A Problem Journal Submission

TitleA Problem Journal Submission
Publication TypeCase Study
Year of Publication1996
AuthorsLadenson, R
Corporate AuthorsCenter for the Study of Ethics in the Professions, Illinois Institute of Technology,
Date Published10/1996
PublisherCenter for the Study of Ethics in the Professions, Illinois Institute of Technology
Publication Languageeng
KeywordsAuthorship , MEDICINE , Peer , Peer review , PSYCHOLOGY
AbstractYou are the editor of a scientific journal in the field of abnormal psychology. A paper recently submitted to your journal to be considered for publication reports the results of studies conducted at UCLA a decade ago involving schizophrenic patients as subjects. The results are interesting and valuable from a scientific standpoint. You happen to know, however, that after the research was completed, an investigation, conducted by the Office for the Protection from Research Risks of the National Institute of Health found that the subjects had not been adequately informed of the risks associated with the research. The study, which involved giving medication to fifty patients, and then withdrawing it, resulted in twenty three patients suffering severe relapses. One of these patients committed suicide, and another tried to kill his mother. The investigation concluded that the UCLA scientists conducting the study failed to inform the subjects of the danger of serious relapse. The paper submitted to your journal makes no mention of the finding of the investigation. As journal editor what should you do in this situation, and why?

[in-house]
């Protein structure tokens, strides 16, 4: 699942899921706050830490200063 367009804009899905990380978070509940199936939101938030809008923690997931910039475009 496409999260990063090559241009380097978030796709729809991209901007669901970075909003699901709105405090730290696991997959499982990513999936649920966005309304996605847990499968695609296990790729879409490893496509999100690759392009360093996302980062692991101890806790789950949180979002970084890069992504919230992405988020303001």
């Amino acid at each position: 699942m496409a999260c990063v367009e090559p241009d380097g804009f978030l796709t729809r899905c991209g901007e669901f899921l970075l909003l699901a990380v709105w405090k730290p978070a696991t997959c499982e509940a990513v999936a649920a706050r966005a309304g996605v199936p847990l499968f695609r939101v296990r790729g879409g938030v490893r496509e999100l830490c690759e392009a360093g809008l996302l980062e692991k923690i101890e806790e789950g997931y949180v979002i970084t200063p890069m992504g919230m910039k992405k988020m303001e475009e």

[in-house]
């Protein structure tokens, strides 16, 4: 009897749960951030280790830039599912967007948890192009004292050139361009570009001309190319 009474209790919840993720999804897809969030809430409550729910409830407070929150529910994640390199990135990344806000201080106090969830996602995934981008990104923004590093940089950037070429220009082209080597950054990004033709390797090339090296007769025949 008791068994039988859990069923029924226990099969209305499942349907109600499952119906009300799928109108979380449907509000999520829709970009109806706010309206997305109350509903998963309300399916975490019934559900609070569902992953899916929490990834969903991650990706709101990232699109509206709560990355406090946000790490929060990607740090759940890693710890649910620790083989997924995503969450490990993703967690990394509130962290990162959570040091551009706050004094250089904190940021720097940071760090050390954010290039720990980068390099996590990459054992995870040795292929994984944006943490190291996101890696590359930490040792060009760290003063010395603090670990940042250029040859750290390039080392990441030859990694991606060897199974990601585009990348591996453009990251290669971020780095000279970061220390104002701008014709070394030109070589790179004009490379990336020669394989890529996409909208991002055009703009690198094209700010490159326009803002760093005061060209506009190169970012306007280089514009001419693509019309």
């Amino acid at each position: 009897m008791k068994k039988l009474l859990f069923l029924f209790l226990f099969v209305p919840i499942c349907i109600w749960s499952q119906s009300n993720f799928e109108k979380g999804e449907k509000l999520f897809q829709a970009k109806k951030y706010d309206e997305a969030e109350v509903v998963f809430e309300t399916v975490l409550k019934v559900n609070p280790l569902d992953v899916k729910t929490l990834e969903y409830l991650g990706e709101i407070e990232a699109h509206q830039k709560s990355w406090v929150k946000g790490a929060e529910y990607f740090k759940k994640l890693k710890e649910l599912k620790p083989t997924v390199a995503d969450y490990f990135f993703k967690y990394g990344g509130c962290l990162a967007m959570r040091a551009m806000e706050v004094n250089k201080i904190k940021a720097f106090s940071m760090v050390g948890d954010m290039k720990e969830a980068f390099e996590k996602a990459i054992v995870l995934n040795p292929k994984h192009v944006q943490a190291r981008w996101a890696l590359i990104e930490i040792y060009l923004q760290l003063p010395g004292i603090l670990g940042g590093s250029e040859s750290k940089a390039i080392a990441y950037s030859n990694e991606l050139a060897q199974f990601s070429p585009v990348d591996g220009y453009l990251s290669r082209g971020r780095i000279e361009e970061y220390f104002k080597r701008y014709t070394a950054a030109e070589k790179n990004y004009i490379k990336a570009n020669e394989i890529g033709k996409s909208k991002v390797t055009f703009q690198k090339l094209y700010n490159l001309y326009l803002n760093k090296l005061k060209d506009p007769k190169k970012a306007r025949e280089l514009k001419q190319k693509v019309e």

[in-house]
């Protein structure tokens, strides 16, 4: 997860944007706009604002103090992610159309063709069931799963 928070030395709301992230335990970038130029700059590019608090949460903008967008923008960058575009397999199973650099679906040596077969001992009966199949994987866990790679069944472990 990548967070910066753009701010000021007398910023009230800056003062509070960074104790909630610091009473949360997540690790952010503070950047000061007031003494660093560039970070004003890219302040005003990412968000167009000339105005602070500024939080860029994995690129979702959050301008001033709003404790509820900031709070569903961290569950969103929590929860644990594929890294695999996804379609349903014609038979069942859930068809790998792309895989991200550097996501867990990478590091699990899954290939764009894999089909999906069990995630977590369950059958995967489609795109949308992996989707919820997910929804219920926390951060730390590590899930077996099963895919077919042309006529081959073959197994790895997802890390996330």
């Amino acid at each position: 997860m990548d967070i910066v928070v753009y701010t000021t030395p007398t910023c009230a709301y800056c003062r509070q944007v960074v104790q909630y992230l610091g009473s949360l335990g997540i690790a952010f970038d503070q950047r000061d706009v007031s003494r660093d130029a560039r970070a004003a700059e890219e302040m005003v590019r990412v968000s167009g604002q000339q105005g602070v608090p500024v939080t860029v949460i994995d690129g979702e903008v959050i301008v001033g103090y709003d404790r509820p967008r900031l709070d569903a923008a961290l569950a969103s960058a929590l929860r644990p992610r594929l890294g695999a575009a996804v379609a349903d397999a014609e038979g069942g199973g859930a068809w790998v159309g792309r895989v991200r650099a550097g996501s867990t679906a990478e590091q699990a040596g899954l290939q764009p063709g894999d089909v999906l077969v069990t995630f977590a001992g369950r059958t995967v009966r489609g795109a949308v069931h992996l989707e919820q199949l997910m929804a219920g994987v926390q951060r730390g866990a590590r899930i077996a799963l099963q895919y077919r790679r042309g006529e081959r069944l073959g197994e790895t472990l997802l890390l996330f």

NotesCase from the October 19, 1996 Intercollegiate Ethics Bowl. Copyright Robert Ladenson, Center for the Study of Ethics at the Illinois Institute of Technology, 1996.
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